To a kid there are three kinds of candy. The top shelf stuff, Three Musketeers,Butterfinger, Mounds, your standard bar candy shrunk down for Halloween.
The second tier is the tradable kind, the single Rollo’s, theSmarties, the sticks of gum, or those crappy bottles that are half syrup, halfwax. You could exchange these aroundfive to one for a packet of Twizzlers or some top shelf candy during after-hourstrading once the candy count was clear and fair market price was established.
Then there’s the crap candy.
It’s not even candy, it’s health food that just happens to besweet. Raisins and apples and dates thatcomes twisted in a pouch with a little bow. If you gave this to us it usually ended up tossed on your roof. It’s simple physics. Your organic pear weighs as much as tenSnickers, and we’re carrying these for hours. Try not to slip on the bananas flung back onto your driveway.
(Apologies to those of you who do give fruit for Halloween. Seriously though, drop a fiver on a bag ofSnickers at Wal-Mart or just turn out the lights and pretend you’re not home.)
After almost two hours our mission was drawing to a close. We’d cleared almost all the houses and ourpillowcases looked like we were carrying small corpses. Melvin’s bag was leaking candy and the cloudswere thick and flickering. Then, itstarted raining.
Not just a little. Itrained like god was mad at us. Onemoment dry, next minute soaked. Ourextraction point was a few blocks away and we covered those last dozen housesin tag teams, queuing up three doorbells deep and holding the spot for ourbuddies as we snatched that candy before any adult could finish saying how cuteour costumes were. All the while ourcostumes are growing heavy and Melvin’s cardboard was clinging to his body inplaces and sloughing off in others.
We cleared the last house, yanked the candy from the owner’shands, and ran across the field towards that idling Ford Taurus for evac.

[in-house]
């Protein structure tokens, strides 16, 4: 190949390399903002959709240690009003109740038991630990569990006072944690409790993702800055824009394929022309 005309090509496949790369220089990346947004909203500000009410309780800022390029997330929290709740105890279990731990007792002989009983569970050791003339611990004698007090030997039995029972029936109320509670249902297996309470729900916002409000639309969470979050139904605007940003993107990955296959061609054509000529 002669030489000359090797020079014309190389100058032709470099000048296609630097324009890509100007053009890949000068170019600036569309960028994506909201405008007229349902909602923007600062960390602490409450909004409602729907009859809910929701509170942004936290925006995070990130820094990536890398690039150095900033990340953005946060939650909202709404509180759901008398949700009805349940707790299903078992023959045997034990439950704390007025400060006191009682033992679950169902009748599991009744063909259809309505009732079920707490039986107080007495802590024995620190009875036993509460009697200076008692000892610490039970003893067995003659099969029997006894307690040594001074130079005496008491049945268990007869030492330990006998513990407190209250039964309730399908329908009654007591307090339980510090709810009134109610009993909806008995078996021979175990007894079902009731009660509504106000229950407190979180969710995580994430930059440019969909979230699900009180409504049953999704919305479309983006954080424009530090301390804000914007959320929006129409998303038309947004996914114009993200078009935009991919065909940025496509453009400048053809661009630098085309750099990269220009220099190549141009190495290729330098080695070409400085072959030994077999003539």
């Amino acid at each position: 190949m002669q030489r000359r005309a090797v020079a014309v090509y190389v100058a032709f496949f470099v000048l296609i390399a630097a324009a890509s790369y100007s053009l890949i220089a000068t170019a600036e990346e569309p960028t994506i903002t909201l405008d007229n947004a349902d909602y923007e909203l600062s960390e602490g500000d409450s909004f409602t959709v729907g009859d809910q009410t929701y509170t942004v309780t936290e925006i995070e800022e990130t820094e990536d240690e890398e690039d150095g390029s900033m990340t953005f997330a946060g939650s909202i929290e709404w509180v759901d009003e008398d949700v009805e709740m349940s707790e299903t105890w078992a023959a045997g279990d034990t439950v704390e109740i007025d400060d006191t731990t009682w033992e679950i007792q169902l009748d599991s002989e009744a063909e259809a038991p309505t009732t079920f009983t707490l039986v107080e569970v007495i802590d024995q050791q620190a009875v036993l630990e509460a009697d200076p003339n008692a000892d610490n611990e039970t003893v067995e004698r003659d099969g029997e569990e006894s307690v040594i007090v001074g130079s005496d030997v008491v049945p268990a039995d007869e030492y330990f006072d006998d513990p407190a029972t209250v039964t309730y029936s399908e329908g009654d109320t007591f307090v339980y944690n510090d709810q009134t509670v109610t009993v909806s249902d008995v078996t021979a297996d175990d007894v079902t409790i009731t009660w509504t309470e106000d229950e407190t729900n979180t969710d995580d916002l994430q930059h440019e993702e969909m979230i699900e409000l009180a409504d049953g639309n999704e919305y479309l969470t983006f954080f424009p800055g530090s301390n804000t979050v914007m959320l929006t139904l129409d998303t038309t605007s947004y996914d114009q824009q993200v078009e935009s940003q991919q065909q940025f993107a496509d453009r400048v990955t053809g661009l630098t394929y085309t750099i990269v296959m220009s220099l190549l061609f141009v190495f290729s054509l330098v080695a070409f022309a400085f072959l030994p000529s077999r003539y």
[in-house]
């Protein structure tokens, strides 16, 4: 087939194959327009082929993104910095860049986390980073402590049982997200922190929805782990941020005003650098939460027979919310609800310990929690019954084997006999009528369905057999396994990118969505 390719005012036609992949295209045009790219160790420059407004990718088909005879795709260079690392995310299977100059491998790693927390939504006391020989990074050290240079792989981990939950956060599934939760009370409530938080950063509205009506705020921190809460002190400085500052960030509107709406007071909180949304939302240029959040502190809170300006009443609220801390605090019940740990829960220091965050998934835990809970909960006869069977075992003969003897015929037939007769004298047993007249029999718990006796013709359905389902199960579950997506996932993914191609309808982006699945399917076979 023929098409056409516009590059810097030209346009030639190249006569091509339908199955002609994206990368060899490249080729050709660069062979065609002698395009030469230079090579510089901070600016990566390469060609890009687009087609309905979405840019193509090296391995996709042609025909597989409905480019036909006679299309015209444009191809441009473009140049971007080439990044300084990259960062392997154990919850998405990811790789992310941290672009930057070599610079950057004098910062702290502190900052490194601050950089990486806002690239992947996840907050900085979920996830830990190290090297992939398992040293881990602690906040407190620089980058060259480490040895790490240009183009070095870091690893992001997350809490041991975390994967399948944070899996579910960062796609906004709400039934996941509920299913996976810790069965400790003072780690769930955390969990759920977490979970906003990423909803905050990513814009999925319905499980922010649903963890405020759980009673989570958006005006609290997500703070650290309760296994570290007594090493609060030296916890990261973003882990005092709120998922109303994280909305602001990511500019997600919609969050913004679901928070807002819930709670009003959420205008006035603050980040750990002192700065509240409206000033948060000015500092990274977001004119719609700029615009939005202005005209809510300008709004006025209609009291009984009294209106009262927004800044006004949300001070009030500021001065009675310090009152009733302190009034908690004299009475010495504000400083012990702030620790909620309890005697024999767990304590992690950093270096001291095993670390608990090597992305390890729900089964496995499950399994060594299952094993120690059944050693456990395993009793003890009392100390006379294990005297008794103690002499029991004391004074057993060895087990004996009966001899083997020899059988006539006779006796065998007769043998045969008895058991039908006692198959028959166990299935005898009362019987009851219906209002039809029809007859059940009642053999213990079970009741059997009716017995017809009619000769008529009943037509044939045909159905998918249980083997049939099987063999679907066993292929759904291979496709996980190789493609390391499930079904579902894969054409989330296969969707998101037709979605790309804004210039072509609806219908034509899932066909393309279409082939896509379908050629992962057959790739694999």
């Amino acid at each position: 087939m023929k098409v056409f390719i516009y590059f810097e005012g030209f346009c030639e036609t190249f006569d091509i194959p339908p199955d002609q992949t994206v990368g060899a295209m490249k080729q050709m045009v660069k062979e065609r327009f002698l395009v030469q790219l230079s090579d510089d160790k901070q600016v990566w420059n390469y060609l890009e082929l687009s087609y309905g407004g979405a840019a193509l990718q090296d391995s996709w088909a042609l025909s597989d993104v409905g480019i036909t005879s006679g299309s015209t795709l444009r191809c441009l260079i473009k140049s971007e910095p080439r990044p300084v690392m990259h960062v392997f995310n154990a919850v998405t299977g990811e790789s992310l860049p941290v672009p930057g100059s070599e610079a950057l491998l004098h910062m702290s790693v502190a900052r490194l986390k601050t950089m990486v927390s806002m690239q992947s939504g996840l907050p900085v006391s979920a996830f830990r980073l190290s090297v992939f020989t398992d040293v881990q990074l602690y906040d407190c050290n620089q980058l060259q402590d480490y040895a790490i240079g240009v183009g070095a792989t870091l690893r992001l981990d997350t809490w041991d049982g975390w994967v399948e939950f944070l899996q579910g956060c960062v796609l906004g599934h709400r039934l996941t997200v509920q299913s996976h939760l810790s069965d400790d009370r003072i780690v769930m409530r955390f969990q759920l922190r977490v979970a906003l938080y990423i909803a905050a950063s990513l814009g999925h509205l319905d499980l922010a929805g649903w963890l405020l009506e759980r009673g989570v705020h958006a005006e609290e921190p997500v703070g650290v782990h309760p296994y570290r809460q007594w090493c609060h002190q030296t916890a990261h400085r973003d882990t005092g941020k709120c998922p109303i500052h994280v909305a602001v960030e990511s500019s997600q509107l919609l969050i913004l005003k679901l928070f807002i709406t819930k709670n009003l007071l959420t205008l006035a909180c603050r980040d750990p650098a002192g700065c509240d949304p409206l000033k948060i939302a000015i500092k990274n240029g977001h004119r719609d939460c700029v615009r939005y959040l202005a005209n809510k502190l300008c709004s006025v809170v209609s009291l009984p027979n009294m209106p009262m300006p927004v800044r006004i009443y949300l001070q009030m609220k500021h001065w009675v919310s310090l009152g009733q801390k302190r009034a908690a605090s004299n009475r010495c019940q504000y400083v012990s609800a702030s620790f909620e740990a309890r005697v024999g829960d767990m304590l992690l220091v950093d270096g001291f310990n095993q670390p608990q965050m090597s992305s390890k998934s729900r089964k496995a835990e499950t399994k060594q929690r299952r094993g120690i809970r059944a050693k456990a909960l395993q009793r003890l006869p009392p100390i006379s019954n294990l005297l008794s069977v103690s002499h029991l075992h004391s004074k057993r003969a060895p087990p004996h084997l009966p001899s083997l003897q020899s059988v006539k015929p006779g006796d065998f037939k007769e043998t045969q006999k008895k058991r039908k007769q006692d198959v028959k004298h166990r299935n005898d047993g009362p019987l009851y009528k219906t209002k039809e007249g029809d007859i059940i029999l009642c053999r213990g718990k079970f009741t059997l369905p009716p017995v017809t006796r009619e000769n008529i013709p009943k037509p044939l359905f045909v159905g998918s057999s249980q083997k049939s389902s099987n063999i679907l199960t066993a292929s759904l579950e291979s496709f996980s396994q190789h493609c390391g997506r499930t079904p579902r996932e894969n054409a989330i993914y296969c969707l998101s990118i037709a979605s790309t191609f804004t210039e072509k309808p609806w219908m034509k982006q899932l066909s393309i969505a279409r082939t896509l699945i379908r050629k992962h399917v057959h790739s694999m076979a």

Except, it wasn’t an empty field anymore. It was mud death trap. We fought it, four pairs of feet gettingsucked in from below while soaked from above. Half a football field away sat my friend’s mom, doing a crossword puzzlein her car, unaware that we were about to be swallowed by the Swamp of Sadness.
It was every kid for himself. We struggled, fought, and then we heard the scream. There lay Melvin, middle of the mud, facedown, gunny sack split open and candy scattered everywhere. We could see some of it, a few wrappersbetween lightning flashes and passing cars. We fumbled around, grabbing rocks and Reese’s Cups, throwing anything inour bag and dragging Melvin back to the car where we screamed: “Get us out ofhere!”
Every year the candy crew convened post Halloween and poured itsscore out into little mountains like sugary Scarfaces. Except this year.
We removed the rocks and separated the crap candy from therest. We put it all in one bigpile. Then we split it up fourways. Even Steven. Sure, some of us came out behind, but westill had enough to last us until Christmas if we ate a few a day.
Maybe we were all little socialists in training, maybe we justrealized it was the right thing to do. All I know is every Thanksgiving I’m supposed enjoy a meal and reflecton the joy of family. Every ChristmasI’m supposed to share because it’s expected.
I’m not saying I don’t do that or feel that, but…
Sitting there, soaked and muddy, sugared up and laughing with ourspoils between us on that Halloween, maybe we learned that it wasn’t the sizeof the score that mattered, but the friends you shared it with.
And no holiday meal has ever tasted sweeter than that.